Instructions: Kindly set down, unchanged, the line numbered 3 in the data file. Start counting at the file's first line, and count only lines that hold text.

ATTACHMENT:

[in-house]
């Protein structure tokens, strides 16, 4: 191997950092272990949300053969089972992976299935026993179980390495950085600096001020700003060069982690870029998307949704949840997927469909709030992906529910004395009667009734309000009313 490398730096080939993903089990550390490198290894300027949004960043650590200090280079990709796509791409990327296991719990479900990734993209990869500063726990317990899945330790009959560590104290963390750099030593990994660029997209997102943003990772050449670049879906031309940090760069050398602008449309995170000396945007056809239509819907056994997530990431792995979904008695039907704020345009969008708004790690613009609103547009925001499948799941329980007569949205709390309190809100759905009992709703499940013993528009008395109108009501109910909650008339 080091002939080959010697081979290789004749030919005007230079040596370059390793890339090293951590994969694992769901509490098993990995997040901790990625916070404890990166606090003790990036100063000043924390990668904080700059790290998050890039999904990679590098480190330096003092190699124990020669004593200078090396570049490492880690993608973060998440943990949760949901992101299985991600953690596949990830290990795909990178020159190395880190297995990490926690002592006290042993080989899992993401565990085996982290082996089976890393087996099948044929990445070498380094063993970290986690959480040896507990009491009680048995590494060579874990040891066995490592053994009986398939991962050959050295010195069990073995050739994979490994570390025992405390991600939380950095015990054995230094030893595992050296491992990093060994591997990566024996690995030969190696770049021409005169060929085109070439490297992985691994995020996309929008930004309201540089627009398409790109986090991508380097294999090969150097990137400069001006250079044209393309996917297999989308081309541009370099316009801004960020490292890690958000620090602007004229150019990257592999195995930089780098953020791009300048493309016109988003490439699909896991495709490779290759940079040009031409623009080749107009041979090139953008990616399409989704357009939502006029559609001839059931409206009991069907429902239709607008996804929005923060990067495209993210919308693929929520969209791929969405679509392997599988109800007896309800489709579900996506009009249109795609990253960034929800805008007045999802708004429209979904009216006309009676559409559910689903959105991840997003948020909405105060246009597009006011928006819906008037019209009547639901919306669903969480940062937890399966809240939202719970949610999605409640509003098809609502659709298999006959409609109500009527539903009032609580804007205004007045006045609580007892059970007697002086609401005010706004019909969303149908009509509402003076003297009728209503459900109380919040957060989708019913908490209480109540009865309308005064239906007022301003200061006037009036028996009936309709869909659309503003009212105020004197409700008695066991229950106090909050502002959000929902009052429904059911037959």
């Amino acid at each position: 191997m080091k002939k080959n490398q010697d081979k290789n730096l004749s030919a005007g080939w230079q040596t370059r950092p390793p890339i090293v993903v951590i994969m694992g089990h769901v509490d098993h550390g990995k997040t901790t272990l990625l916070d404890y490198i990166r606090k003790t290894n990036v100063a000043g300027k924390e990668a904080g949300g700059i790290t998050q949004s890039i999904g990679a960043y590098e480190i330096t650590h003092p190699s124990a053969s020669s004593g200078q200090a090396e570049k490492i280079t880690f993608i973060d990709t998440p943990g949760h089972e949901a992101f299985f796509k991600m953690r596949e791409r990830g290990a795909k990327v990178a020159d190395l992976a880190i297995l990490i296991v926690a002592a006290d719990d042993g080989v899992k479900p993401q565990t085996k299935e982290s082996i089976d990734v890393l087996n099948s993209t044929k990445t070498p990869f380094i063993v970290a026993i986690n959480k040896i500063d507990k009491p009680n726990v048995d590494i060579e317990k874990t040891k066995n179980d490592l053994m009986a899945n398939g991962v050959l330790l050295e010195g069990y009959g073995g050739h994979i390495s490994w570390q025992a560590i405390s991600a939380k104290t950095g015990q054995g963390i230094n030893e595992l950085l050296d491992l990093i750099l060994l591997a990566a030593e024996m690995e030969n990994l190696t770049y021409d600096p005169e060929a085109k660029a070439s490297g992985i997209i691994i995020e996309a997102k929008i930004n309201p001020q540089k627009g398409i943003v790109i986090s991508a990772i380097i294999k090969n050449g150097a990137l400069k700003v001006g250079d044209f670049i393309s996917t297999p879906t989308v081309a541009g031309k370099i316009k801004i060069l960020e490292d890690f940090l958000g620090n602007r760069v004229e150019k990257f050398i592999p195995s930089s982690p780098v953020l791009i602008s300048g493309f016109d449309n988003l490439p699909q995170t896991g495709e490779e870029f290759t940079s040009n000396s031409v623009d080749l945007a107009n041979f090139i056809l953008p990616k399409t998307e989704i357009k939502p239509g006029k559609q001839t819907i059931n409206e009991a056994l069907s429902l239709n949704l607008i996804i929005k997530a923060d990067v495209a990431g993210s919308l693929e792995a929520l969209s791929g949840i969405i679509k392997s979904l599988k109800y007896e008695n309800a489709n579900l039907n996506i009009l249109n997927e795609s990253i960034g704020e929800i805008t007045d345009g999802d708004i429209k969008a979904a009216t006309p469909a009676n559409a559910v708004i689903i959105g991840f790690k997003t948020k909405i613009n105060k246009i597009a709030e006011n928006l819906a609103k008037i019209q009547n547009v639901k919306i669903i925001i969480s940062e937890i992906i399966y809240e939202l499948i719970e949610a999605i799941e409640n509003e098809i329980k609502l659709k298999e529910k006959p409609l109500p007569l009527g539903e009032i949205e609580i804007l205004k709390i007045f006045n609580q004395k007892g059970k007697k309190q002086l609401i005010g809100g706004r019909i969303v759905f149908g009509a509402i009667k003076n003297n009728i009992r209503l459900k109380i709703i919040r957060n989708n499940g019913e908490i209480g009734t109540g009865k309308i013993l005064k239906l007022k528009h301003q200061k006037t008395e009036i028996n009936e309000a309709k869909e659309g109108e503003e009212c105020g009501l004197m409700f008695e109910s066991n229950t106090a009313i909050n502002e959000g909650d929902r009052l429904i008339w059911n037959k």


């Amino acid at each position: 191997m080091k002939k080959n490398q010697d081979k290789n730096l004749s030919a005007g080939w230079q040596t370059r950092p390793p890339i090293v993903v951590i994969m694992g089990h769901v509490d098993h550390g990995k997040t901790t272990l990625l916070d404890y490198i990166r606090k003790t290894n990036v100063a000043g300027k924390e990668a904080g949300g700059i790290t998050q949004s890039i999904g990679a960043y590098e480190i330096t650590h003092p190699s124990a053969s020669s004593g200078q200090a090396e570049k490492i280079t880690f993608i973060d990709t998440p943990g949760h089972e949901a992101f299985f796509k991600m953690r596949e791409r990830g290990a795909k990327v990178a020159d190395l992976a880190i297995l990490i296991v926690a002592a006290d719990d042993g080989v899992k479900p993401q565990t085996k299935e982290s082996i089976d990734v890393l087996n099948s993209t044929k990445t070498p990869f380094i063993v970290a026993i986690n959480k040896i500063d507990k009491p009680n726990v048995d590494i060579e317990k874990t040891k066995n179980d490592l053994m009986a899945n398939g991962v050959l330790l050295e010195g069990y009959g073995g050739h994979i390495s490994w570390q025992a560590i405390s991600a939380k104290t950095g015990q054995g963390i230094n030893e595992l950085l050296d491992l990093i750099l060994l591997a990566a030593e024996m690995e030969n990994l190696t770049y021409d600096p005169e060929a085109k660029a070439s490297g992985i997209i691994i995020e996309a997102k929008i930004n309201p001020q540089k627009g398409i943003v790109i986090s991508a990772i380097i294999k090969n050449g150097a990137l400069k700003v001006g250079d044209f670049i393309s996917t297999p879906t989308v081309a541009g031309k370099i316009k801004i060069l960020e490292d890690f940090l958000g620090n602007r760069v004229e150019k990257f050398i592999p195995s930089s982690p780098v953020l791009i602008s300048g493309f016109d449309n988003l490439p699909q995170t896991g495709e490779e870029f290759t940079s040009n000396s031409v623009d080749l945007a107009n041979f090139i056809l953008p990616k399409t998307e989704i357009k939502p239509g006029k559609q001839t819907i059931n409206e009991a056994l069907s429902l239709n949704l607008i996804i929005k997530a923060d990067v495209a990431g993210s919308l693929e792995a929520l969209s791929g949840i969405i679509k392997s979904l599988k109800y007896e008695n309800a489709n579900l039907n996506i009009l249109n997927e795609s990253i960034g704020e929800i805008t007045d345009g999802d708004i429209k969008a979904a009216t006309p469909a009676n559409a559910v708004i689903i959105g991840f790690k997003t948020k909405i613009n105060k246009i597009a709030e006011n928006l819906a609103k008037i019209q009547n547009v639901k919306i669903i925001i969480s940062e937890i992906i399966y809240e939202l499948i719970e949610a999605i799941e409640n509003e098809i329980k609502l659709k298999e529910k006959p409609l109500p007569l009527g539903e009032i949205e609580i804007l205004k709390i007045f006045n609580q004395k007892g059970k007697k309190q002086l609401i005010g809100g706004r019909i969303v759905f149908g009509a509402i009667k003076n003297n009728i009992r209503l459900k109380i709703i919040r957060n989708n499940g019913e908490i209480g009734t109540g009865k309308i013993l005064k239906l007022k528009h301003q200061k006037t008395e009036i028996n009936e309000a309709k869909e659309g109108e503003e009212c105020g009501l004197m409700f008695e109910s066991n229950t106090a009313i909050n502002e959000g909650d929902r009052l429904i008339w059911n037959k």